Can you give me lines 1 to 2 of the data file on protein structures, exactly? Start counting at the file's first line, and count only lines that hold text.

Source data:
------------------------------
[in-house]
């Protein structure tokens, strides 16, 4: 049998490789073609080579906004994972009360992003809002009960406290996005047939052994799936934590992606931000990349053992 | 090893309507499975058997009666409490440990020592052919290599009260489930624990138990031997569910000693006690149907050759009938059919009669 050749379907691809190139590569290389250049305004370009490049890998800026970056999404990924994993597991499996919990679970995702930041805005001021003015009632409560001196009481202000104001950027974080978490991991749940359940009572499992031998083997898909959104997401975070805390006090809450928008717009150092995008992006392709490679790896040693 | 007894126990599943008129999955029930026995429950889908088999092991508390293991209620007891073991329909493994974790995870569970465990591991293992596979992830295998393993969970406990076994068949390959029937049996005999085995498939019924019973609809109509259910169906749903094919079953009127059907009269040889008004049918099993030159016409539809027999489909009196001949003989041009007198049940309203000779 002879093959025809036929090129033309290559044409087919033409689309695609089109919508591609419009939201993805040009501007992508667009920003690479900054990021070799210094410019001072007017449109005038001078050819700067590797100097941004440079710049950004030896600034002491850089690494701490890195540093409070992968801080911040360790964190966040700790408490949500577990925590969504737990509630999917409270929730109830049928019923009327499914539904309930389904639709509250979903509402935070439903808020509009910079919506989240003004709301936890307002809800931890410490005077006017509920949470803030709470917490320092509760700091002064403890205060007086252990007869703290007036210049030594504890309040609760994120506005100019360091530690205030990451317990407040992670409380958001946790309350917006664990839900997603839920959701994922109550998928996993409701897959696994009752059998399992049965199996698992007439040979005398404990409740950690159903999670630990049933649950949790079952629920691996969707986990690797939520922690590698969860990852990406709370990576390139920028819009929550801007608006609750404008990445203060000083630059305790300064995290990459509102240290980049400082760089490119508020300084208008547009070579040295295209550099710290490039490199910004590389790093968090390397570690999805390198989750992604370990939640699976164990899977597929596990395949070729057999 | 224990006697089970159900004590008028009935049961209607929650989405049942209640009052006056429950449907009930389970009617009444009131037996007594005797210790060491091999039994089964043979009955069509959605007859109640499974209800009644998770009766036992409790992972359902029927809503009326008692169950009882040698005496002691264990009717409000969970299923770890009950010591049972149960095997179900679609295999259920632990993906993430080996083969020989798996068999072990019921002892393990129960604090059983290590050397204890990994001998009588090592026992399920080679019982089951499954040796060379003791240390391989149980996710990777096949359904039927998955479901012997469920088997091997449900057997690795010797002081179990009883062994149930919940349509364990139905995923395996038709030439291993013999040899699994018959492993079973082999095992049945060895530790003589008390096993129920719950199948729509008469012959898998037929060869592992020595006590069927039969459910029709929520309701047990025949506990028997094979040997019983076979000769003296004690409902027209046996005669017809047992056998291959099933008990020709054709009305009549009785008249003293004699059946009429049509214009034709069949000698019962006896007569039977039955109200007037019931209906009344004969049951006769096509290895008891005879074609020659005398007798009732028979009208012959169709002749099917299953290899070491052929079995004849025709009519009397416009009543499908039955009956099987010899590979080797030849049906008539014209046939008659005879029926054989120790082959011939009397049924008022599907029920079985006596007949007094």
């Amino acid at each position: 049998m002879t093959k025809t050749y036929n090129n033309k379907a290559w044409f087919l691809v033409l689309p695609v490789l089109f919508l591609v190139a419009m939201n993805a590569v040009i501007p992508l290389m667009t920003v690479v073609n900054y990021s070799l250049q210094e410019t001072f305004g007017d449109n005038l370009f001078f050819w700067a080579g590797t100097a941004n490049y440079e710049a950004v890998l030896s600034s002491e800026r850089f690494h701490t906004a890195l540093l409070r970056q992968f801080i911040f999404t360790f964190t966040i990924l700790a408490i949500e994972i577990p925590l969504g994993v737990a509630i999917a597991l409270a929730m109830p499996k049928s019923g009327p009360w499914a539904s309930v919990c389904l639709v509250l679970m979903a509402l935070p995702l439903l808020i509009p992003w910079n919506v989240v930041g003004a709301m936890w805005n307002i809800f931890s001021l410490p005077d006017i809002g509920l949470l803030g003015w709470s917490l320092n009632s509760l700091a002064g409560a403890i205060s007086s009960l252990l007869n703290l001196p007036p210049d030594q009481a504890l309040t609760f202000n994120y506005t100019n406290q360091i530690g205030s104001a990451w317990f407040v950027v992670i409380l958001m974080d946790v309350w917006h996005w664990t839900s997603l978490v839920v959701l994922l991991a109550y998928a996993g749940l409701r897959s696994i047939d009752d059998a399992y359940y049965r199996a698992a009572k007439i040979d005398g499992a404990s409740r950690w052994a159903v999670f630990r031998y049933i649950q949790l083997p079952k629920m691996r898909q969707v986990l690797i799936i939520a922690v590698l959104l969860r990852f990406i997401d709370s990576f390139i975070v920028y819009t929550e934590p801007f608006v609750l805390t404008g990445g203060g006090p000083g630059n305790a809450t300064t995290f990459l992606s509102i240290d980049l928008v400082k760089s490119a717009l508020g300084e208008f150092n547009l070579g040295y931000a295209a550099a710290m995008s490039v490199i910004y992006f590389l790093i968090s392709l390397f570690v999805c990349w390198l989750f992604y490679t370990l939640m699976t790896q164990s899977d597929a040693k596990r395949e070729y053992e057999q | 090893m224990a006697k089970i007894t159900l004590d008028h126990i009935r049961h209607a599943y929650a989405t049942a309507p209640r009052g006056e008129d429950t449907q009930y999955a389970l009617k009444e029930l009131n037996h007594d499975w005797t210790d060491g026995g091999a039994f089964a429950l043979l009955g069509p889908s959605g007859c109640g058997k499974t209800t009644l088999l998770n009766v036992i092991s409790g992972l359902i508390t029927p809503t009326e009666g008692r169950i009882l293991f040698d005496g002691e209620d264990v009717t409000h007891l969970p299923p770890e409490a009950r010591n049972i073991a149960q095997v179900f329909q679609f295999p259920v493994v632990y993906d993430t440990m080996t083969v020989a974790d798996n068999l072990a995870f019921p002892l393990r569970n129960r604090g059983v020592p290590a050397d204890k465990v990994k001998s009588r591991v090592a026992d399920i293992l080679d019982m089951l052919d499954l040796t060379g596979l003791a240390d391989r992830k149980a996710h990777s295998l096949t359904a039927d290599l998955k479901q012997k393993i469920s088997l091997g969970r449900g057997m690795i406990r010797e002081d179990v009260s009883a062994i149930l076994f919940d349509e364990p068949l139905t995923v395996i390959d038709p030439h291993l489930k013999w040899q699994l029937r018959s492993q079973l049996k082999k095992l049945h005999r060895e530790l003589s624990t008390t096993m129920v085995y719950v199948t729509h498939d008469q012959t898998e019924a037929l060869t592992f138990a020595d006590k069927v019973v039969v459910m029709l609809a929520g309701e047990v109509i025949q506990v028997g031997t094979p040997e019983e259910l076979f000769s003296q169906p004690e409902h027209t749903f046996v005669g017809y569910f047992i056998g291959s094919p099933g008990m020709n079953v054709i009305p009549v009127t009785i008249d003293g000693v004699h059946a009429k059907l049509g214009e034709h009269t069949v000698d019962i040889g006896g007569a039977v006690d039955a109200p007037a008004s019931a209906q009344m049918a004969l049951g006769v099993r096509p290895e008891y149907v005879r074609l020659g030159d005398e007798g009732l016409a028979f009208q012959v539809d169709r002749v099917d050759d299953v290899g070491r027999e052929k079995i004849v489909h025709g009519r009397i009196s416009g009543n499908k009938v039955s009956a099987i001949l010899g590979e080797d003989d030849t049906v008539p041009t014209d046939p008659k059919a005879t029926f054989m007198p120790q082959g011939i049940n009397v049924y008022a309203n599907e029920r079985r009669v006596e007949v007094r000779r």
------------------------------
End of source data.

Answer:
[in-house]
């Protein structure tokens, strides 16, 4: 049998490789073609080579906004994972009360992003809002009960406290996005047939052994799936934590992606931000990349053992 | 090893309507499975058997009666409490440990020592052919290599009260489930624990138990031997569910000693006690149907050759009938059919009669 050749379907691809190139590569290389250049305004370009490049890998800026970056999404990924994993597991499996919990679970995702930041805005001021003015009632409560001196009481202000104001950027974080978490991991749940359940009572499992031998083997898909959104997401975070805390006090809450928008717009150092995008992006392709490679790896040693 | 007894126990599943008129999955029930026995429950889908088999092991508390293991209620007891073991329909493994974790995870569970465990591991293992596979992830295998393993969970406990076994068949390959029937049996005999085995498939019924019973609809109509259910169906749903094919079953009127059907009269040889008004049918099993030159016409539809027999489909009196001949003989041009007198049940309203000779 002879093959025809036929090129033309290559044409087919033409689309695609089109919508591609419009939201993805040009501007992508667009920003690479900054990021070799210094410019001072007017449109005038001078050819700067590797100097941004440079710049950004030896600034002491850089690494701490890195540093409070992968801080911040360790964190966040700790408490949500577990925590969504737990509630999917409270929730109830049928019923009327499914539904309930389904639709509250979903509402935070439903808020509009910079919506989240003004709301936890307002809800931890410490005077006017509920949470803030709470917490320092509760700091002064403890205060007086252990007869703290007036210049030594504890309040609760994120506005100019360091530690205030990451317990407040992670409380958001946790309350917006664990839900997603839920959701994922109550998928996993409701897959696994009752059998399992049965199996698992007439040979005398404990409740950690159903999670630990049933649950949790079952629920691996969707986990690797939520922690590698969860990852990406709370990576390139920028819009929550801007608006609750404008990445203060000083630059305790300064995290990459509102240290980049400082760089490119508020300084208008547009070579040295295209550099710290490039490199910004590389790093968090390397570690999805390198989750992604370990939640699976164990899977597929596990395949070729057999 | 224990006697089970159900004590008028009935049961209607929650989405049942209640009052006056429950449907009930389970009617009444009131037996007594005797210790060491091999039994089964043979009955069509959605007859109640499974209800009644998770009766036992409790992972359902029927809503009326008692169950009882040698005496002691264990009717409000969970299923770890009950010591049972149960095997179900679609295999259920632990993906993430080996083969020989798996068999072990019921002892393990129960604090059983290590050397204890990994001998009588090592026992399920080679019982089951499954040796060379003791240390391989149980996710990777096949359904039927998955479901012997469920088997091997449900057997690795010797002081179990009883062994149930919940349509364990139905995923395996038709030439291993013999040899699994018959492993079973082999095992049945060895530790003589008390096993129920719950199948729509008469012959898998037929060869592992020595006590069927039969459910029709929520309701047990025949506990028997094979040997019983076979000769003296004690409902027209046996005669017809047992056998291959099933008990020709054709009305009549009785008249003293004699059946009429049509214009034709069949000698019962006896007569039977039955109200007037019931209906009344004969049951006769096509290895008891005879074609020659005398007798009732028979009208012959169709002749099917299953290899070491052929079995004849025709009519009397416009009543499908039955009956099987010899590979080797030849049906008539014209046939008659005879029926054989120790082959011939009397049924008022599907029920079985006596007949007094």